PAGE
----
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This comedy-drama is partially a gentle satire on America's drive to change the world in the post-war years. One year after World War II, Captain Fisby is sent to the village of Tobiki in Okinawa to teach the people democracy. The first step is to build a school -- but the wily Okinawans know what they really want. They tell him about their culture and traditions -- and persuade him to build something they really want instead: a teahouse. Fisby has a hard time breaking this news to his superiors. Written by
Tom Zoerner <Tom.Zoerner@informatik.uni-erlangen.de>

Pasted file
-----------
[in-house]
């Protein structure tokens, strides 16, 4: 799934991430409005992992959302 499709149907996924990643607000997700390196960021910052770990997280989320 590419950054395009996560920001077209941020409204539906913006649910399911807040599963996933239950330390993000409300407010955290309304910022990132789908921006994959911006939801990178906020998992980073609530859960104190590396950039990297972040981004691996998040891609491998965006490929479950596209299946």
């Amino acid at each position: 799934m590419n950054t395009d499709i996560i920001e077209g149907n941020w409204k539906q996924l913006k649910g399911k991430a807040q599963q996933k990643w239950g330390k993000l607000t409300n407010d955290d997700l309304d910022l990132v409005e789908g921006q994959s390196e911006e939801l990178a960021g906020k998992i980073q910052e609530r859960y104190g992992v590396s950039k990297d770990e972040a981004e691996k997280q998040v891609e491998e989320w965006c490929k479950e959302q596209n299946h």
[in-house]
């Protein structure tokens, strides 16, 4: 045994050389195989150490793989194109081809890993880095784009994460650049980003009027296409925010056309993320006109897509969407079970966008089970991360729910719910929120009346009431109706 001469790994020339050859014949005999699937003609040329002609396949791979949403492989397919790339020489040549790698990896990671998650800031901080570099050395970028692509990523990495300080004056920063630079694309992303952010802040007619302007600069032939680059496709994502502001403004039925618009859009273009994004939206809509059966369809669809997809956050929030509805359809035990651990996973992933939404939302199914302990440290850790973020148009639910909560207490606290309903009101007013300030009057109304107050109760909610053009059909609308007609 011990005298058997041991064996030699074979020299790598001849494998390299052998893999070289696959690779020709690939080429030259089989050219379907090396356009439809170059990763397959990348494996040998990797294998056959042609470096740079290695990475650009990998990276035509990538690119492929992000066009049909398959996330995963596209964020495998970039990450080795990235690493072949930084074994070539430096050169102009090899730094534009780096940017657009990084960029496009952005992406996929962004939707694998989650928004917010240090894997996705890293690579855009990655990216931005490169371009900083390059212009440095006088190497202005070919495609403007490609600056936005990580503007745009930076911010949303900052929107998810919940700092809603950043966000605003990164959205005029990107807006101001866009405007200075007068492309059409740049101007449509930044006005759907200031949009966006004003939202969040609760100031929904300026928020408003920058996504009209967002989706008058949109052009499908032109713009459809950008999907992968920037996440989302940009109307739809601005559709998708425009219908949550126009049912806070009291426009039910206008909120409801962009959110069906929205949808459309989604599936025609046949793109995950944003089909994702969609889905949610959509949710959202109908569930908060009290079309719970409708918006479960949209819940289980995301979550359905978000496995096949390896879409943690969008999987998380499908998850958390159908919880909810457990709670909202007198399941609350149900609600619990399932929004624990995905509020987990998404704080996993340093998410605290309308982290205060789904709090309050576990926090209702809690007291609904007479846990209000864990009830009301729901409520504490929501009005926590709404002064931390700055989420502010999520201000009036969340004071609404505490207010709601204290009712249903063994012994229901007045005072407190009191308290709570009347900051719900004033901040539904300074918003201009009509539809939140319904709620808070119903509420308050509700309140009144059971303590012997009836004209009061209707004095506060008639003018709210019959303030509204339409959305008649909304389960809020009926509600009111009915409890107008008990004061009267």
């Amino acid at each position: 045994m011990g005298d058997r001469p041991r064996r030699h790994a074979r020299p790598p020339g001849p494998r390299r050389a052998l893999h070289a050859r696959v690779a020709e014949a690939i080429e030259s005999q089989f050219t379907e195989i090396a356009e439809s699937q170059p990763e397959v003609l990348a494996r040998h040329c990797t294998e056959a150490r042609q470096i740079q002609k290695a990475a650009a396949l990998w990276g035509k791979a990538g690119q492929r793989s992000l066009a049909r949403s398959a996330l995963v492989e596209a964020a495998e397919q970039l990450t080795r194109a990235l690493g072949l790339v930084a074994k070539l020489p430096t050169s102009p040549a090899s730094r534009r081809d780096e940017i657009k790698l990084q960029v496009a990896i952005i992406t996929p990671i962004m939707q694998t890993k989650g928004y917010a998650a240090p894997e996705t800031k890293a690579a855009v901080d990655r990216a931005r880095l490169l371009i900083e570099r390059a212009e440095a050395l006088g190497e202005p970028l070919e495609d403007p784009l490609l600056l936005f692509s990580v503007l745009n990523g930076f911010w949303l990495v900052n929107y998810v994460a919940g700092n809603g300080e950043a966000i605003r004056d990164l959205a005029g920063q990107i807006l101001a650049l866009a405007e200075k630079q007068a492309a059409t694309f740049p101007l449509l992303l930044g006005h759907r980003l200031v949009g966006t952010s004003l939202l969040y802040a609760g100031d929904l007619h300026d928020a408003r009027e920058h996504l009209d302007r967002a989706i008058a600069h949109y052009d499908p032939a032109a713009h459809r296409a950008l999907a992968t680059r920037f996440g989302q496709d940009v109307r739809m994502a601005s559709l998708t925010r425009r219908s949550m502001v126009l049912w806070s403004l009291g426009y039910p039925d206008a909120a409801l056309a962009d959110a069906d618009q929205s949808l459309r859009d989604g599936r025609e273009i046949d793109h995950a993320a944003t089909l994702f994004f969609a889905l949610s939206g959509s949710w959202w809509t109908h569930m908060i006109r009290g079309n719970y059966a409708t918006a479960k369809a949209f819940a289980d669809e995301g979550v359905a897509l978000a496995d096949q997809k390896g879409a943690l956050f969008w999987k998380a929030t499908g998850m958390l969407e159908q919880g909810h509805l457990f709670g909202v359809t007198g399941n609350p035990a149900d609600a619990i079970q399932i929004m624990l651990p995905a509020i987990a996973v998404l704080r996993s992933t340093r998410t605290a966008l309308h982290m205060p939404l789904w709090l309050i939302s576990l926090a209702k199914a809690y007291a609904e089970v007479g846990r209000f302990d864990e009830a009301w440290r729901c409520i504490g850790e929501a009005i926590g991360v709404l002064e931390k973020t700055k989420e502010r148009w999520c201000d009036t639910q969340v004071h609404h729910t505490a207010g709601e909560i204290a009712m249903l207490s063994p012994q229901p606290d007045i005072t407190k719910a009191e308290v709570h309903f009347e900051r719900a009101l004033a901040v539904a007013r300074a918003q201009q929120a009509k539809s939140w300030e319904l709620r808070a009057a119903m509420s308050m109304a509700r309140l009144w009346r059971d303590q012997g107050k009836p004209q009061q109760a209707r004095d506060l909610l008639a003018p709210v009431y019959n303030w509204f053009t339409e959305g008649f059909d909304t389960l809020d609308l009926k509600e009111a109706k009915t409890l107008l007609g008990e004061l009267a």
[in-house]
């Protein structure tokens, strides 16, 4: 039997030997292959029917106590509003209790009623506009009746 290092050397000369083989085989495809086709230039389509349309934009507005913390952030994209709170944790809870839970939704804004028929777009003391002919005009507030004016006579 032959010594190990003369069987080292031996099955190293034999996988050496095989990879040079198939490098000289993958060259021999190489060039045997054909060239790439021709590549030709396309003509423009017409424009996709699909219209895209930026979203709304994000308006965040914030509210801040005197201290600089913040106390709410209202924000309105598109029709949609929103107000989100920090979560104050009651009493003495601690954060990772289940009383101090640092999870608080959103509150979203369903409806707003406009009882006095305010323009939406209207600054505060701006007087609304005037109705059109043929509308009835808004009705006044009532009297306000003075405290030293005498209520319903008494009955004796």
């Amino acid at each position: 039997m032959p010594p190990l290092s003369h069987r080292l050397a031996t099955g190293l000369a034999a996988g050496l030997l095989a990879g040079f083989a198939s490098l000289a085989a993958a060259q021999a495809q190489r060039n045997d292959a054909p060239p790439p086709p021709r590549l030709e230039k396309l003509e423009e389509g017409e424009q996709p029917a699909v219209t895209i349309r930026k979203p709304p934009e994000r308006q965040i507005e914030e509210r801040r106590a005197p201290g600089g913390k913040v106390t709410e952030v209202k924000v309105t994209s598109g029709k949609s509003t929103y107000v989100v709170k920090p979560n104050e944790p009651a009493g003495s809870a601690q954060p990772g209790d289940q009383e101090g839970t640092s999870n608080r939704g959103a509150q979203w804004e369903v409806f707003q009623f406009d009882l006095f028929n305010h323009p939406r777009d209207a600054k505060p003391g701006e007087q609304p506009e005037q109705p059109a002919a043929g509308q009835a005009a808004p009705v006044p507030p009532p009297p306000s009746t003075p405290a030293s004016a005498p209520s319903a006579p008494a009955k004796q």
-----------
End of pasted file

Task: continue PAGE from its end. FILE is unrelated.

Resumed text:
I just had the chance to see this charming movie again in widescreen format in what evidently is a new or restored print on Turner Classic Movies, and I'm realizing that I love the flick more and more each time I see it. The wonderful cast - Glenn Ford, Paul Ford (ironic - no relation!), Eddie Albert, Marlon Brando and Harry Morgan - do a fine job of playing out the movie's humorous meditation on culture clash, and the ability of a strong but flexible people to maintain their Eastern ways in the face of Western "aid". Brando, in particular, is surprising; this is about as far from Stanley Kowalksi or Terry Malloy as you can get, and one would not think him able to do much with a humorous, cross-racial characterization, yet the brilliant and convincing manner in which he pulls it off reminds us of the great thespian talent he once possessed and which he tended to squander as his life progressed. I believe this film had its origins in a very successful stage play; we can thank the forces involved for committing this funny, charming, and ultimately heart-warming story to celluloid. Best line: "I've come to a state of gracious acceptance somewhere between my ambitions and my limitations."
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